I enjoy the variety and versatility of winter squashes but don’t consider myself a big enthusiast for these dependable garden staples. However, one cultivar that I’ve come across over the years in seed catalogs and the heirloom gardening world has always intrigued me: ‘North Georgia Candy Roaster.’ I’ll refer to it as Candy Roaster. There was something about the name, look, and description that stayed with me. I decided that 2017 would be the year to give it a try.
Candy Roaster is a member of Cucurbita maxima, which includes turban, hubbard, banana, and buttercup winter squash plus several pumpkin varieties (including ‘Atlantic Giant’ grown by giant pumpkin growers). Vines are long, leaves are large, and fruit stems are round and get corky at maturity. Candy Roaster fruits are 18–24 inches in length, are shaped like a fat banana, and weigh 10-12 lbs. Fruit start off light yellow and mature to an orangey-beige color with interesting blue-green streaks at the flower end.
This unusual squash is well-known in the mountains of Western North Carolina, East Tennessee, and North Georgia and was originally selected, grown, and improved by the Cherokee people. The Cherokee Nation continues to grow it and distribute seed to help preserve their culture and foodways. Slow Food USA includes Candy Roaster in its “Ark of Taste.”
Several companies offer seed and judging by the various variety names, descriptions, and days to harvest (95-110) that one finds, it’s likely that there are one or more strains of Candy Roaster out there. I decided to go with seeds from the Southern Exposure Seed Exchange, a Virginia company that specializes in Southern heirlooms. In late June I planted four hills spaced about 4 ½ ft. apart, in a 20 ft. x 7 ft. bed. I thinned the hills to one plant each and watched in awe at the rapid plant growth.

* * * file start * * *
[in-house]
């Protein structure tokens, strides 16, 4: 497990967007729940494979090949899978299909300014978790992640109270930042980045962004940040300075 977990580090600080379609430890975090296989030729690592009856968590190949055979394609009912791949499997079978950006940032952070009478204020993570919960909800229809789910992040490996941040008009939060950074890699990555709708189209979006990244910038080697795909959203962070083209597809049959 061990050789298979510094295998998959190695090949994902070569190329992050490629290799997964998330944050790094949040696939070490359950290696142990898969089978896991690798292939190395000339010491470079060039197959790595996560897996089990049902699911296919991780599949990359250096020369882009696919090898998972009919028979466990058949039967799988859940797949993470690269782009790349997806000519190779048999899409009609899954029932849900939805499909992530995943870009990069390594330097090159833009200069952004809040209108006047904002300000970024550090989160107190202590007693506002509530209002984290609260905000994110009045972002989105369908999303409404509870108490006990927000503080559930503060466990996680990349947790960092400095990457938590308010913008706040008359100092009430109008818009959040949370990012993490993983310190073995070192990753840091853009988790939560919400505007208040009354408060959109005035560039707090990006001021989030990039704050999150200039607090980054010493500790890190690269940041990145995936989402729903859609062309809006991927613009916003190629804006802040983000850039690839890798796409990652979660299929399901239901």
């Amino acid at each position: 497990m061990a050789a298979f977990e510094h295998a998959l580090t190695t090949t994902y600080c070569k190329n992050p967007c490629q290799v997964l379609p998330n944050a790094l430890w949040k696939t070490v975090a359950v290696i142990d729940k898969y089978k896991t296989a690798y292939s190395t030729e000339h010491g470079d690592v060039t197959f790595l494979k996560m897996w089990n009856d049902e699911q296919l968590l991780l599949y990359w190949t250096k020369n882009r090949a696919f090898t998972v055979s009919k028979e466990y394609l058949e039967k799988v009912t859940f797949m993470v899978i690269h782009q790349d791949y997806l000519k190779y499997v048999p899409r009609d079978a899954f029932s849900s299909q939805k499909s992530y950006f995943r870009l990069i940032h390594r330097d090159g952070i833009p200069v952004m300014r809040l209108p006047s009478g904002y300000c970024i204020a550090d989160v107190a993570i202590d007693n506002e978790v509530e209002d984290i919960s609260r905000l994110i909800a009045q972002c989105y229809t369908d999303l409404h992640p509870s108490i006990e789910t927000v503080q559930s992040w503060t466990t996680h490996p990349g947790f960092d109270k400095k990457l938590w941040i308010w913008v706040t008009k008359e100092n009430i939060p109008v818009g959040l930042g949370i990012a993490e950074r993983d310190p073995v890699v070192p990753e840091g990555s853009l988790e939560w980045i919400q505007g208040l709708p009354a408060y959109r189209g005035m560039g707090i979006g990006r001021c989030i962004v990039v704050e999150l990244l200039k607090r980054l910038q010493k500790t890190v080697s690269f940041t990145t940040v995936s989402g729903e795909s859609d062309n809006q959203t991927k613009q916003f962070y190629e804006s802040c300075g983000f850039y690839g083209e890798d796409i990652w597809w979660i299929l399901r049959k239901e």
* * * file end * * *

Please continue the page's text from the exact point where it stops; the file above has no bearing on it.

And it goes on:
The plants had some squash beetle adults that I picked off, and powdery mildew showed up a few weeks before harvest. Planting late helped me avoid cucumber beetles and squash bugs. I had to work a bit to keep the vines from climbing up the deer fence. I was concerned the vine and fruit weight would damage it.
I harvested all the fruits on Sept. 24th and laid them on my porch floor for two weeks to allow the skin to toughen and wounds to heal. I’ve been giving them away to friends, family, and co-workers to spread the joy. I’ll store the rest in my basement and see how long they keep. I’m also looking forward to roasting the seeds!
The rind is noticeably thinner than the rind of butternut or acorn squash, and easy to peel. The meat is dense but soft and easy to cut through. In addition to making pies I roasted small cubes. The texture is creamy, the flavor very good, and the sugar content relatively high even after just one month in storage.
I enjoyed growing this squash very much. Yes, it takes up some room, but I think this unique, tasty, and productive squash has earned a place in my garden. Thank you, Cherokee Nation.
By Jon Traunfeld, Director, Home and Garden Information Center
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Yes, that does look big. Will it climb a fence if it gets the chance, or does it prefer to stay grounded. Acorn squash climbs wire fences, and can support its own fruit. If this one climbed, I suppose the heavy fruit would need to be suspended. It would be worth it if they would stay on the fence and out of the garden; although that is a lot of fruit to suspend.